• Request a trial to view additional results
10 cases
  • R v Profeit,
    • Canada
    • Court of Appeal (Alberta)
    • November 23, 2021
    ...form of ‘binary’ reasoning by a trial judge is, at least arguably, diminished in such a situation: compare R v Jaw, 2008 NUCA 2 at paras 37, 53, and 94-101, 432 AR 297, affirmed but without reference to this commentary at 2009 SCC 42, [2009] 3 SCR 26. [117]   &#......
  • R. v. Jaw, 464 AR 149
    • Canada
    • Supreme Court (Canada)
    • September 25, 2009
    ...Thomson/Carswell, 2005.   APPEAL from a judgment of the Nunavut Court of Appeal (Martin, Watson and Johnson JJ.A.), 2008 NUCA 2, 432 A.R. 297, 424 W.A.C. 297, [2008] Nu.J. No. 16 (QL), 2008 CarswellNun 17, upholding the accused’s conviction for first degree murder......
  • R. v. Jaw (S.G.), (2009) 464 A.R. 149 (SCC)
    • Canada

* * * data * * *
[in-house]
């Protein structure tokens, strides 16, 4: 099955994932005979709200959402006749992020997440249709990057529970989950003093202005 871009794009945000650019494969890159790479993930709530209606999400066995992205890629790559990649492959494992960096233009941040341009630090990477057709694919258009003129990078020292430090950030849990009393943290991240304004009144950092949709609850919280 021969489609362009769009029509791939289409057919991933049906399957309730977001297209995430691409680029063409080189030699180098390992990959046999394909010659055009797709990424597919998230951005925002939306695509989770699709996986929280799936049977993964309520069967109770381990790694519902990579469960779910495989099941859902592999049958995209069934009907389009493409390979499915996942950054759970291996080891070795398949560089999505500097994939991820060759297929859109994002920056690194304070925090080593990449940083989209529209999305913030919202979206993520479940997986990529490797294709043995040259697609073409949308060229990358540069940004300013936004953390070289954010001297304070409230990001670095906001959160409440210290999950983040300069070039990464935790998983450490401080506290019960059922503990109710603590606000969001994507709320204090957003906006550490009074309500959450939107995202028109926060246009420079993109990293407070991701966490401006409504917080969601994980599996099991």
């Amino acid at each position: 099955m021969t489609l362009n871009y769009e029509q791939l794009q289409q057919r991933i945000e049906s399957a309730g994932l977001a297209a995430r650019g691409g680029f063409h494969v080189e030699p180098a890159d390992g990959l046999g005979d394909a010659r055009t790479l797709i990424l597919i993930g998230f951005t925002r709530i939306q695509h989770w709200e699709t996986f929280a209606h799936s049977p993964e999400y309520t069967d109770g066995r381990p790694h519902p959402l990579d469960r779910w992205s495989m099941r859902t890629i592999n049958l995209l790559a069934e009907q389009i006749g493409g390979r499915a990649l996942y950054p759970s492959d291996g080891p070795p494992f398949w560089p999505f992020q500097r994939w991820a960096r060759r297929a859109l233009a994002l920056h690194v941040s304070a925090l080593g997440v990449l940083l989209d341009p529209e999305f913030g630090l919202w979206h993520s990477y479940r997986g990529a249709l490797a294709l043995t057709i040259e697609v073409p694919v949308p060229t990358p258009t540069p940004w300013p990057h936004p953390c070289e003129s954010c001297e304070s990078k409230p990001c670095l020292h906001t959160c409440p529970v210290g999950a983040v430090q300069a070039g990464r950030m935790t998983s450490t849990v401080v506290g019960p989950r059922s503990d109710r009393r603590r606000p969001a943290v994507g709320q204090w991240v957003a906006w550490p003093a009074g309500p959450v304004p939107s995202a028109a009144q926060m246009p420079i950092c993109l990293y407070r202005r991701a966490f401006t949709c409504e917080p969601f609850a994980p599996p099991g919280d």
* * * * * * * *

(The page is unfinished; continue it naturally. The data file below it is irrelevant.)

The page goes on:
• Canada (Federal) Supreme Court (Canada)
    • September 25, 2009
    ...murder of a police officer. The accused appealed. The Nunavut Court of Appeal, Martin, J.A., dissenting in part, in a decision reported at 432 A.R. 297; 424 W.A.C. 297, dismissed the appeal. The accused appealed. The issue was whether the trial judge's statement in the jury charge regarding......
  • R. v. Menow (R.A.), 300 CCC (3d) 415
    • Canada
    • Manitoba Court of Appeal (Manitoba)
    • June 19, 2013
    ...paragraphs 56 to 62. Cases Noticed: R. v. D.W., [1991] 1 S.C.R. 742; 122 N.R. 277; 46 O.A.C. 352, refd to. [para. 1]. R. v. Jaw (S.G.) (2008), 432 A.R. 297; 424 W.A.C. 297; 2008 NUCA 2, refd to. [para. R. v. Vuradin (F.) (2011), 515 A.R. 25; 532 W.A.C. 25; 2011 ABCA 280, refd to. [para. 20]......
  • Request a trial to view additional results
2 books & journal articles
  • Table of Cases